To the Editor:
PAUL WOLFOWITZ explains clearly the importance of water engineers in addressing the challenge of water scarcity in the Middle East [“Water Engineers Will Be Its Heroes,” January]. But getting water from the largest and most sustainable reservoirs, including the oceans, requires desalination, and desalination on a huge scale requires cheap energy. So the path to water abundance leads through energy research.

Right now the only technology being developed that promises clean, safe energy far cheaper than existing sources is the still experimental but patented “Focus Fusion” process, well documented by LPPFusion, Inc. (on whose board of advisers I sit). If successfully developed, this technology will result in being able to build 5-megawatt generators capable of providing electricity to the grid for a total cost of less than $500,000. This would be less than one-tenth the price of coal, and it would be pollution- and radiation-free—a true paradigm shift capable of mending the world.

Such cheap energy would make possible massive desalination of brackish ground water and even seawater. Only money is limiting progress. Currently, research is funded by about $600,000 a year in private investments, but larger private or government funding could speed the development of this vital technology.
Alvin Samuels
Austin, Texas


Paul Wolfowitz writes:
TO QUOTE Professor David Sedlak of Berkeley, as I quoted him in the article, the “laws of physics make it unlikely that we will ever fill the desalination highway with a bunch of compact hybrid vehicles.” Of course, if energy costs can be brought down by 90 percent, as Mr. Samuels suggests, there would be no need for the equivalent of compact hybrid vehicles, whether for desalination or for transportation.  That would indeed be a paradigm shift—and not only for agriculture.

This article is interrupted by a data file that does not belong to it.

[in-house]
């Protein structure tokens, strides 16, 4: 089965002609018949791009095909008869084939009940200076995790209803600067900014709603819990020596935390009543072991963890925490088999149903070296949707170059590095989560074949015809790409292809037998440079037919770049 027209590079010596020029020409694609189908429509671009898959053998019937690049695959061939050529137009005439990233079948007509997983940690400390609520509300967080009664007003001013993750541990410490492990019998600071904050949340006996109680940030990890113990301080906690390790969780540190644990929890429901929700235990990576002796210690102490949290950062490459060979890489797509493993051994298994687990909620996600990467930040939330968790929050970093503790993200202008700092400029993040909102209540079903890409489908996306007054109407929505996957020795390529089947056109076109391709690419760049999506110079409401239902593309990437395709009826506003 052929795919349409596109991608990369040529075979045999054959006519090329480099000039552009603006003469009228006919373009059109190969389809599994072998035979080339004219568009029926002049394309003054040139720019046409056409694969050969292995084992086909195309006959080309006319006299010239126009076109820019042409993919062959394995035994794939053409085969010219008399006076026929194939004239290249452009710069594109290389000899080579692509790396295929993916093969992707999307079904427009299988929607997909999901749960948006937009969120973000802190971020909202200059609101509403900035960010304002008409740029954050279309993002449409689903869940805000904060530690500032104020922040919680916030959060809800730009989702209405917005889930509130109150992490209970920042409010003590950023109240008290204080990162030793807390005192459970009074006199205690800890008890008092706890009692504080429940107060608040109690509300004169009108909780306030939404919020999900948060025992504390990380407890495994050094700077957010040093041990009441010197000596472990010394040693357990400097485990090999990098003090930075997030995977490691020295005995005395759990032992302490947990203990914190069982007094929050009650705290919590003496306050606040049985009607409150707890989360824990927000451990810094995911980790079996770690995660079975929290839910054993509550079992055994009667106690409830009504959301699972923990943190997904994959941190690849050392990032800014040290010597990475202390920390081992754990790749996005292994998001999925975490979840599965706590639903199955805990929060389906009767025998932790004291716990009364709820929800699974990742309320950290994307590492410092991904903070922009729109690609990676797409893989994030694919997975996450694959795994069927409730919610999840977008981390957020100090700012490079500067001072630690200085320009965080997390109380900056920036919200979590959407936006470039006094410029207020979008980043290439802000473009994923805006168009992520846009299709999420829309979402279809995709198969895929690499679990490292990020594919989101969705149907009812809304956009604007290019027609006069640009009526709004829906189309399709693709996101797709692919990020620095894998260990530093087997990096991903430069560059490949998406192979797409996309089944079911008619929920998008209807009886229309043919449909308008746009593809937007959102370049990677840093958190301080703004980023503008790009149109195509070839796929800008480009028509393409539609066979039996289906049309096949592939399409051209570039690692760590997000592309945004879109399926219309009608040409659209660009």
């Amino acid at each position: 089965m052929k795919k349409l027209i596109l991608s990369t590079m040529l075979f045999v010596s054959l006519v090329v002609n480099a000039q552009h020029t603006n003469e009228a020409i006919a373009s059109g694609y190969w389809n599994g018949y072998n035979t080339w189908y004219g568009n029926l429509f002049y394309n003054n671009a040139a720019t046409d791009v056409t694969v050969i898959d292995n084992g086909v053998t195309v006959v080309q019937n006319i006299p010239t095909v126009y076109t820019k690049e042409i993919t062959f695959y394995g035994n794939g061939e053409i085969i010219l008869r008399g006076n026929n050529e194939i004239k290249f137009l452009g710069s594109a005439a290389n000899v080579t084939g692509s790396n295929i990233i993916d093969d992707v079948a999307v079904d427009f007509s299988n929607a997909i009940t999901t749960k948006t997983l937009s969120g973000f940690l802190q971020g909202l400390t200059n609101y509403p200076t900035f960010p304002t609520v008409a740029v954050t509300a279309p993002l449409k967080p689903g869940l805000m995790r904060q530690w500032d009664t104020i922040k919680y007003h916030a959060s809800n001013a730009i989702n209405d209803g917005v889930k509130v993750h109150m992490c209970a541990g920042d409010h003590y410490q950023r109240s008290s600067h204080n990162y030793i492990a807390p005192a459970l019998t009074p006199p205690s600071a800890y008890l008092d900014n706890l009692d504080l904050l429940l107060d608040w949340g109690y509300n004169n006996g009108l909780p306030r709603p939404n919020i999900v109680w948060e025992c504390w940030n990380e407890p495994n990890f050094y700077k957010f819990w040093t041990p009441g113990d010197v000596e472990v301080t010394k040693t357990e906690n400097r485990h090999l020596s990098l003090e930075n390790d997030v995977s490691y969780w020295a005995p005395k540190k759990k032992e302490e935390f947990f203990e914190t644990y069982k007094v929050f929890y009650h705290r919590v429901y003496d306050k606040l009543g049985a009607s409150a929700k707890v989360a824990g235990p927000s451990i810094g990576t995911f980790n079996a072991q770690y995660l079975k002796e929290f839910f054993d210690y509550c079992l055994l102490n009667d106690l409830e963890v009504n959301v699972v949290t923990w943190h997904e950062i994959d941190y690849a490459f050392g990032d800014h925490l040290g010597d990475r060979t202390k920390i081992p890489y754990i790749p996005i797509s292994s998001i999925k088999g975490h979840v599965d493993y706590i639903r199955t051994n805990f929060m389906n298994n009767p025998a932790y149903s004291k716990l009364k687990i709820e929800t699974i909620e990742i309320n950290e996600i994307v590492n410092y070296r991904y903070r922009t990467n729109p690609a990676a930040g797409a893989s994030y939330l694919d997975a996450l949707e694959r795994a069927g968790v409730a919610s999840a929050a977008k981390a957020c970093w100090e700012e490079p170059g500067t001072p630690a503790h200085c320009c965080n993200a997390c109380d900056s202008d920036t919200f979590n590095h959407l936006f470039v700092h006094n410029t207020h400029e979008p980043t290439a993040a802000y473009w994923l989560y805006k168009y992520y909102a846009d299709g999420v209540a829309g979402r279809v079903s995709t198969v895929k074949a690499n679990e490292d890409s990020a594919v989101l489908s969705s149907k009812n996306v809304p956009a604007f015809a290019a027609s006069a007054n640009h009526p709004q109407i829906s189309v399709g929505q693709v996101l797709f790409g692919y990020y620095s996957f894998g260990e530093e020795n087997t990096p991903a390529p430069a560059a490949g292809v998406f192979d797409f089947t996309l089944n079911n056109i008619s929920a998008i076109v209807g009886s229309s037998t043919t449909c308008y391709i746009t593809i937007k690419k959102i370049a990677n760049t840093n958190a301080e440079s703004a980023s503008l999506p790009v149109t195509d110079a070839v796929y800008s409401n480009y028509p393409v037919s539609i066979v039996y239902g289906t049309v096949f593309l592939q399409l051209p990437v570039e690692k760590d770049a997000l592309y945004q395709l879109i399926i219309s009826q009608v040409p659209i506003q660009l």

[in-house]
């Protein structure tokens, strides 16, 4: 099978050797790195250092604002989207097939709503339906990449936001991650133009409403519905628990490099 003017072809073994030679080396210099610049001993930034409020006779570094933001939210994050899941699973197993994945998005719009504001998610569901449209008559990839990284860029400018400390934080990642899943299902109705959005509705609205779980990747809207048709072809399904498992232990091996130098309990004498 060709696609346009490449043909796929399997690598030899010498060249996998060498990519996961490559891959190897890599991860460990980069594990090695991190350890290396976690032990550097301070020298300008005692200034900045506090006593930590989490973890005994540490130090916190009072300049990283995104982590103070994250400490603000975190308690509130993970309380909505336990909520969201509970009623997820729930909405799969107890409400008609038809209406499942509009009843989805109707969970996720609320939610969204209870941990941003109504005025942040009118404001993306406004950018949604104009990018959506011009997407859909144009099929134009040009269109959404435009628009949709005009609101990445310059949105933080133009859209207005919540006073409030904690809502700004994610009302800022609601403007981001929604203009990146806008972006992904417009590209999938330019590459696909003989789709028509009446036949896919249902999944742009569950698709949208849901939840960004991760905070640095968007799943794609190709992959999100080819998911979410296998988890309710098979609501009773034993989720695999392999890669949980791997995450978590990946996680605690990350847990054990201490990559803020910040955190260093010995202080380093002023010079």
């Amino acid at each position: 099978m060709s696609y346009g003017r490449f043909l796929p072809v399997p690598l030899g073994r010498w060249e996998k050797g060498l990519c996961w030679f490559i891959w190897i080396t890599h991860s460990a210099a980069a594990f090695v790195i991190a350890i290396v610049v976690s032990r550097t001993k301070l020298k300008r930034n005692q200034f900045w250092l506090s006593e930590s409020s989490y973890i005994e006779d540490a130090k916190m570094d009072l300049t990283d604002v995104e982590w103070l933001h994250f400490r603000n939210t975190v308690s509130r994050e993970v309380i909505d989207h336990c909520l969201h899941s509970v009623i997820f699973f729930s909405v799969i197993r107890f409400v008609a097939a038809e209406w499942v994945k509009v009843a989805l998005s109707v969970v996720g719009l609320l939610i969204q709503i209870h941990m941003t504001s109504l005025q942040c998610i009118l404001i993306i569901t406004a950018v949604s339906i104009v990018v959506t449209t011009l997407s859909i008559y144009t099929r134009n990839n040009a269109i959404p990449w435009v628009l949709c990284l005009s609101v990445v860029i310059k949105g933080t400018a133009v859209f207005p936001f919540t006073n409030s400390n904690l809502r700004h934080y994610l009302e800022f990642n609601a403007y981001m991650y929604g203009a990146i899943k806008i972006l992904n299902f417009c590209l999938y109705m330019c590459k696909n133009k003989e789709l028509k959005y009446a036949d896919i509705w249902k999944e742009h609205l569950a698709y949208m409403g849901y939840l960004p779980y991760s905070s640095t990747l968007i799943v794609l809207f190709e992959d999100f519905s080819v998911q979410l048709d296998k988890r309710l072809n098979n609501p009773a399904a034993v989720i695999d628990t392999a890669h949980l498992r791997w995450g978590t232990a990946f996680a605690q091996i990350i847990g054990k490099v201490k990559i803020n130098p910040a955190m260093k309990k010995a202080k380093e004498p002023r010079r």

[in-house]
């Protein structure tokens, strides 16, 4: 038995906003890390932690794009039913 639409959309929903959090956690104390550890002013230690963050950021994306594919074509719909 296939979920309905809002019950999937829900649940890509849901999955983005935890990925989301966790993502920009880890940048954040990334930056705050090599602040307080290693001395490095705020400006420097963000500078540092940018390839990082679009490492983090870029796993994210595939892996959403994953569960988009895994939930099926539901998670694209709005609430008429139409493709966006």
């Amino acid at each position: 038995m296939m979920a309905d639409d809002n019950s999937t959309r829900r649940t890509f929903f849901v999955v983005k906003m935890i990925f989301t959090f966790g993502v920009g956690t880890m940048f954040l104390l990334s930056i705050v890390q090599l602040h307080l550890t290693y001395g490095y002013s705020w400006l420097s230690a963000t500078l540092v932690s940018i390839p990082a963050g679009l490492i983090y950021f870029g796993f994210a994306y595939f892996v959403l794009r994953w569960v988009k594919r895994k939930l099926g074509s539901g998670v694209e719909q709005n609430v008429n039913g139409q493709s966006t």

The dream of controlled nuclear fusion has long been pursued as a route to virtually unlimited supplies of clean energy. Some $20 billion has already been spent on what one critic calls the “overdue and overbudget ITER project,” an international consortium to build a large fusion reactor. A number of alternative approaches are being pursued, some of them by small companies such as Mr. Samuels’s, some by investors such as Goldman Sachs and Jeff Bezos. As in many other cases of technological innovation, it might be the unorthodox approach that eventually achieves a breakthrough.

But that possibility, still seemingly remote, is not a reason to invest in desalination plants that are designed based on current energy costs.

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